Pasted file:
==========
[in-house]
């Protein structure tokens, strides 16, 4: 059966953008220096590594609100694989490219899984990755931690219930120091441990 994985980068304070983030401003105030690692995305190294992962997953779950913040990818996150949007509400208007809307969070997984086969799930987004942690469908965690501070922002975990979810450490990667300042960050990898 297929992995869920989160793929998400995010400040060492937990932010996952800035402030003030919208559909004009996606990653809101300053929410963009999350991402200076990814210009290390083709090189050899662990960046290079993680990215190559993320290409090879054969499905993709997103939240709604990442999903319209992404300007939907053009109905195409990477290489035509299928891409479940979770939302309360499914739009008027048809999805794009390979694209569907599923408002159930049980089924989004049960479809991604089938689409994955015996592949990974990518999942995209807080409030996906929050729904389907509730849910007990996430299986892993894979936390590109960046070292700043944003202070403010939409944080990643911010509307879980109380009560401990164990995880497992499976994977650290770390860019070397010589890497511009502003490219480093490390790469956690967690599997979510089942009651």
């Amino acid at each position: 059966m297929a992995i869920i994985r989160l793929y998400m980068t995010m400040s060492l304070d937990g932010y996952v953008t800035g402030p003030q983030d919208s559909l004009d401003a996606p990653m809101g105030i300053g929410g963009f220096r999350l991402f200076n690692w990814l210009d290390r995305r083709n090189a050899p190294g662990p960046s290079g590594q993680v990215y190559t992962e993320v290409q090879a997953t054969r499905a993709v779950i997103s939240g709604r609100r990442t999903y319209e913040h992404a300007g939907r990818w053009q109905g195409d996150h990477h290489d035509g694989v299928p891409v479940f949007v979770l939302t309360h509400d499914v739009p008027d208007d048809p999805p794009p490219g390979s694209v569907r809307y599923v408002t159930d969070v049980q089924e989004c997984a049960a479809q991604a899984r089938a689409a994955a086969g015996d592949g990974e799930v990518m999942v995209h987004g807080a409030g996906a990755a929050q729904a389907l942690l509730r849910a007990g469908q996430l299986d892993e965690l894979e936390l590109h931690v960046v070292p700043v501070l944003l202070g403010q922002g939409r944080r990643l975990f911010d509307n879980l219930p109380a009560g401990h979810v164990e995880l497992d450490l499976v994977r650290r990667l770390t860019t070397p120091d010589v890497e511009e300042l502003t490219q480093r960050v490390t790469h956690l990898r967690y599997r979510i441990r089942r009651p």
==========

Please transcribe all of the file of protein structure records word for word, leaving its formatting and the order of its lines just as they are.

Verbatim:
[in-house]
């Protein structure tokens, strides 16, 4: 059966953008220096590594609100694989490219899984990755931690219930120091441990 994985980068304070983030401003105030690692995305190294992962997953779950913040990818996150949007509400208007809307969070997984086969799930987004942690469908965690501070922002975990979810450490990667300042960050990898 297929992995869920989160793929998400995010400040060492937990932010996952800035402030003030919208559909004009996606990653809101300053929410963009999350991402200076990814210009290390083709090189050899662990960046290079993680990215190559993320290409090879054969499905993709997103939240709604990442999903319209992404300007939907053009109905195409990477290489035509299928891409479940979770939302309360499914739009008027048809999805794009390979694209569907599923408002159930049980089924989004049960479809991604089938689409994955015996592949990974990518999942995209807080409030996906929050729904389907509730849910007990996430299986892993894979936390590109960046070292700043944003202070403010939409944080990643911010509307879980109380009560401990164990995880497992499976994977650290770390860019070397010589890497511009502003490219480093490390790469956690967690599997979510089942009651």
């Amino acid at each position: 059966m297929a992995i869920i994985r989160l793929y998400m980068t995010m400040s060492l304070d937990g932010y996952v953008t800035g402030p003030q983030d919208s559909l004009d401003a996606p990653m809101g105030i300053g929410g963009f220096r999350l991402f200076n690692w990814l210009d290390r995305r083709n090189a050899p190294g662990p960046s290079g590594q993680v990215y190559t992962e993320v290409q090879a997953t054969r499905a993709v779950i997103s939240g709604r609100r990442t999903y319209e913040h992404a300007g939907r990818w053009q109905g195409d996150h990477h290489d035509g694989v299928p891409v479940f949007v979770l939302t309360h509400d499914v739009p008027d208007d048809p999805p794009p490219g390979s694209v569907r809307y599923v408002t159930d969070v049980q089924e989004c997984a049960a479809q991604a899984r089938a689409a994955a086969g015996d592949g990974e799930v990518m999942v995209h987004g807080a409030g996906a990755a929050q729904a389907l942690l509730r849910a007990g469908q996430l299986d892993e965690l894979e936390l590109h931690v960046v070292p700043v501070l944003l202070g403010q922002g939409r944080r990643l975990f911010d509307n879980l219930p109380a009560g401990h979810v164990e995880l497992d450490l499976v994977r650290r990667l770390t860019t070397p120091d010589v890497e511009e300042l502003t490219q480093r960050v490390t790469h956690l990898r967690y599997r979510i441990r089942r009651p």